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Off-Grid

Choosing the Right Refrigeration for Your Off-Grid Home

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Hello there!

In my last post, I talked a little about how much solar and wind power it would take to power my wasteful energy habits. Most off-grid families cut down on their energy use drastically anyway, but to help that switch to conservative usage, I suggested installing appliances in your home that use an alternative source of power.

My first example was replacing an electric stove with a wood-burning stove for winter, and a propane powered stove for warmer months. Now, I want to propose a few more ideas about some really great off-grid refrigeration methods!

There are a lot of options out there to choose from. Propane powered refrigerators are pretty common and a great solution, however, I’m not planning on going too crazy with the propane. It might be great to have one as a back up, but as far as year-round use, I’d like to have a more reliable way to store food. You never know when something like propane might not always be so readily available. 

My first stop was to check out “clay pot” refrigeration.  Also called a zeer, this method dates back to around 2,500 B.C. in Egypt and the Indus Valley. The basic idea is that one clay pot is placed inside a larger one, and the gaps in between the two are filled with moist sand. The food is placed inside the smaller pot, and the top covered with a cloth. The evaporation of the water in the sand through the outer pot draws heat from the inside and keeps the food much cooler than the outside temperature.

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To me, this seems like a great method for modern day off-grid families to use for storing vegetables and grains, etc.

I really got to thinking hard about ways I could use a natural source of running water for keeping more perishable things like meat and dairy. After a while, it suddenly popped into my head. Almost ten years ago, I visited a place called Exchange Place in Kingsport, Tennessee.  It’s an 1850’s living history farm, and used to be an entirely self-supporting farm (the off-grid mindset has been around quite a while!).

There I remembered the spring house!  This is where it gets exciting. I remember it being pretty cold in there.  In July.  The spring house is where they kept their milk and perishables.  Apparently, these were pretty common back in the day, both on Southern plantations and Northern farms, and homesteads all over the country.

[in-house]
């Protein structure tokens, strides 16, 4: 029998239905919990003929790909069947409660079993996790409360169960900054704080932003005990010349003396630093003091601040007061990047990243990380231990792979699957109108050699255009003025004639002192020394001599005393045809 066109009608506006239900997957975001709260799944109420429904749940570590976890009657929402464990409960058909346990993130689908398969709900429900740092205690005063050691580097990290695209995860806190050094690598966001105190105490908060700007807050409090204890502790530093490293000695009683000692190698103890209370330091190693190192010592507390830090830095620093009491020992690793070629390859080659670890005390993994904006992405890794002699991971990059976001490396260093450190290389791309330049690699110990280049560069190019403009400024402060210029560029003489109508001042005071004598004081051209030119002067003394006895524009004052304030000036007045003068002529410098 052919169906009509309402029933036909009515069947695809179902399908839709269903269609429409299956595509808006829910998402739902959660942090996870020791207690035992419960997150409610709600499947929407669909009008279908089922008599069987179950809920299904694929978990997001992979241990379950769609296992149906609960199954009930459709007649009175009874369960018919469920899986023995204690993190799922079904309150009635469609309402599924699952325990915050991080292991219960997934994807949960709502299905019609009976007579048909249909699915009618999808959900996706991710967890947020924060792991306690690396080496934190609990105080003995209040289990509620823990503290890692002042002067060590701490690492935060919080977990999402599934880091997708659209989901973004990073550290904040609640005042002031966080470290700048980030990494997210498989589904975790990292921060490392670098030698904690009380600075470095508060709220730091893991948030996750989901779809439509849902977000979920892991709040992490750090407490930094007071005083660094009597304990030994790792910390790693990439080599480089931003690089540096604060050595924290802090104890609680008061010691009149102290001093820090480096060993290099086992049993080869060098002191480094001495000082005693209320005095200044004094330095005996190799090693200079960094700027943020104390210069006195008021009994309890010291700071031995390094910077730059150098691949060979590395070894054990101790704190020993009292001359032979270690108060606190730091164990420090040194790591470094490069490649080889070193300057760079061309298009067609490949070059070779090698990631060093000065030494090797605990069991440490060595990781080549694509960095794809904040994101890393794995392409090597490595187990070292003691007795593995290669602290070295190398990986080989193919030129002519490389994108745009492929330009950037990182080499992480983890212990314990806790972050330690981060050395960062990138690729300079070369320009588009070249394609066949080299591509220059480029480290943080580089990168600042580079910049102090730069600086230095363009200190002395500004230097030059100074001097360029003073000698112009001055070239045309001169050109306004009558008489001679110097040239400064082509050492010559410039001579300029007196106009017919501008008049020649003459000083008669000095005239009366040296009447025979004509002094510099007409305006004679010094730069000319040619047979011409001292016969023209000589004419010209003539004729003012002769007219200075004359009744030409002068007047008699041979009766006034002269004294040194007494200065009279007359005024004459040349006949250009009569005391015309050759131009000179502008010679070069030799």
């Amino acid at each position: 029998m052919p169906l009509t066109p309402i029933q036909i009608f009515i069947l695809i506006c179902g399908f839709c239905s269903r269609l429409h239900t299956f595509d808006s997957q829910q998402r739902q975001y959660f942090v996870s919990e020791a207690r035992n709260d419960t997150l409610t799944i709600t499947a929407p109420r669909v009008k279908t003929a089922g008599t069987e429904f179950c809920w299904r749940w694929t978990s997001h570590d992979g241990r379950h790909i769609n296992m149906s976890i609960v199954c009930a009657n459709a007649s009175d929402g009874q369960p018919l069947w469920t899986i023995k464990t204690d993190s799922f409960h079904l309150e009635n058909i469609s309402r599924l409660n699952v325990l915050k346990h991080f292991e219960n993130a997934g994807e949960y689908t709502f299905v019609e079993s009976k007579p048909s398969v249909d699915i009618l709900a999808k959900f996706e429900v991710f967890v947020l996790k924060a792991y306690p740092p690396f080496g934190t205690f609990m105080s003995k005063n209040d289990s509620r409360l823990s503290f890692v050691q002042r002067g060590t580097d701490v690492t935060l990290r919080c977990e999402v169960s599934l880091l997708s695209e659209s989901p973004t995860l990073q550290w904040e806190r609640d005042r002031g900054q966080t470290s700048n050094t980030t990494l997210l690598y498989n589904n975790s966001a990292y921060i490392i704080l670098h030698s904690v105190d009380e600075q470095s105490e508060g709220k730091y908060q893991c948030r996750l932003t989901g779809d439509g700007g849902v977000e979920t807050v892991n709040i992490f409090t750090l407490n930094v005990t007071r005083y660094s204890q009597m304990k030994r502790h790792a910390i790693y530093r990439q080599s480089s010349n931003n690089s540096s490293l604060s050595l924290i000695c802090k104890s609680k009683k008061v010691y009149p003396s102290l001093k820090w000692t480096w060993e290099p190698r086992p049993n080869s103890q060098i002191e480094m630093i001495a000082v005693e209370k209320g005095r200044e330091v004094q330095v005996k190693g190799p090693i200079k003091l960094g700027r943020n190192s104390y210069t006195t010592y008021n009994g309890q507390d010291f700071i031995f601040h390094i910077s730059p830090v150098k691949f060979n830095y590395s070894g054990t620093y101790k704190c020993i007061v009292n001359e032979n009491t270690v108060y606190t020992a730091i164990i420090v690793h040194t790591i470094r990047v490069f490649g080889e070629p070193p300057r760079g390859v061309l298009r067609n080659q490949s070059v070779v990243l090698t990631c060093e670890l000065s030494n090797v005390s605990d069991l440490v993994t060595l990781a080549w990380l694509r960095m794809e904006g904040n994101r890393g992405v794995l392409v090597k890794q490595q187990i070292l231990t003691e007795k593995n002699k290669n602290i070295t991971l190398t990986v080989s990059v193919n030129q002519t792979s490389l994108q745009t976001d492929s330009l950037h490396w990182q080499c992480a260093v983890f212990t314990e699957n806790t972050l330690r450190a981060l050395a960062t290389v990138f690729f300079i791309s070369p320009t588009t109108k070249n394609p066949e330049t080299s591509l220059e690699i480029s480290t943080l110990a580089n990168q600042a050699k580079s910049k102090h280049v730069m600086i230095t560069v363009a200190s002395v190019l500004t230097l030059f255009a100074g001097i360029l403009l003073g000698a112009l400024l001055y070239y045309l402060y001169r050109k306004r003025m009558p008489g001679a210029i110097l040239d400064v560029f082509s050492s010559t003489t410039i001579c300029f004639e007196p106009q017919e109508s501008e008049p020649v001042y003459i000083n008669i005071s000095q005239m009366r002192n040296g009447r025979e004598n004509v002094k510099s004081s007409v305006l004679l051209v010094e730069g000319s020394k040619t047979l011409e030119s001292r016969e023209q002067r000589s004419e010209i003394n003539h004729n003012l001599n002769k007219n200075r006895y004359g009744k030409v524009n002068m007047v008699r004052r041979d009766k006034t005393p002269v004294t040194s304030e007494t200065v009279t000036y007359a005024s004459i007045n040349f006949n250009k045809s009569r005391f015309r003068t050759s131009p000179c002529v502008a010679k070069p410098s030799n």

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The idea is this: a structure (well insulated, and preferably stone or brick, though wood is acceptable), is built either over the source of a natural spring, or beside a natural flowing creek or river.  The cold water is diverted through the spring house in trenches. Ceramic ware filled with milk was set into the water to preserve it,  and vegetables and meat were placed in containers in the spring house. The cold water kept the temperature in the building plenty cool enough to be considered a giant walk-in refrigerator!

Place some zeers inside your spring house and you have a double whammy! This idea just really appeals to me. I love the thought of going into the spring house on a hot summer day to cool off and get some milk that has been chilled naturally in a clay pot. So charming!

It’s a great idea to build your homestead close to running water, not only for refrigeration, but for many other reasons. For those of us who aren’t so lucky, a root cellar seems like a great option.

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Root cellars are most often dug fairly deep into the ground, with a home or structure built on top, and a trap door leads to the root cellar. The natural temperature of the earth at that depth keeps food cool during the summer but keeps it from freezing in the winter.  Other root cellars are built into the side of a hill, and some (in rockier areas that are tough to dig) are built on top of the earth, with natural materials piled on.

These are all great methods and I think ideally, I would love to use a combination of all three. What do you think? I’m very interested in learning more about other methods of refrigeration that don’t depend on the grid. 

Next, we can talk about toilets that don’t require plumbing! (Yikes?!)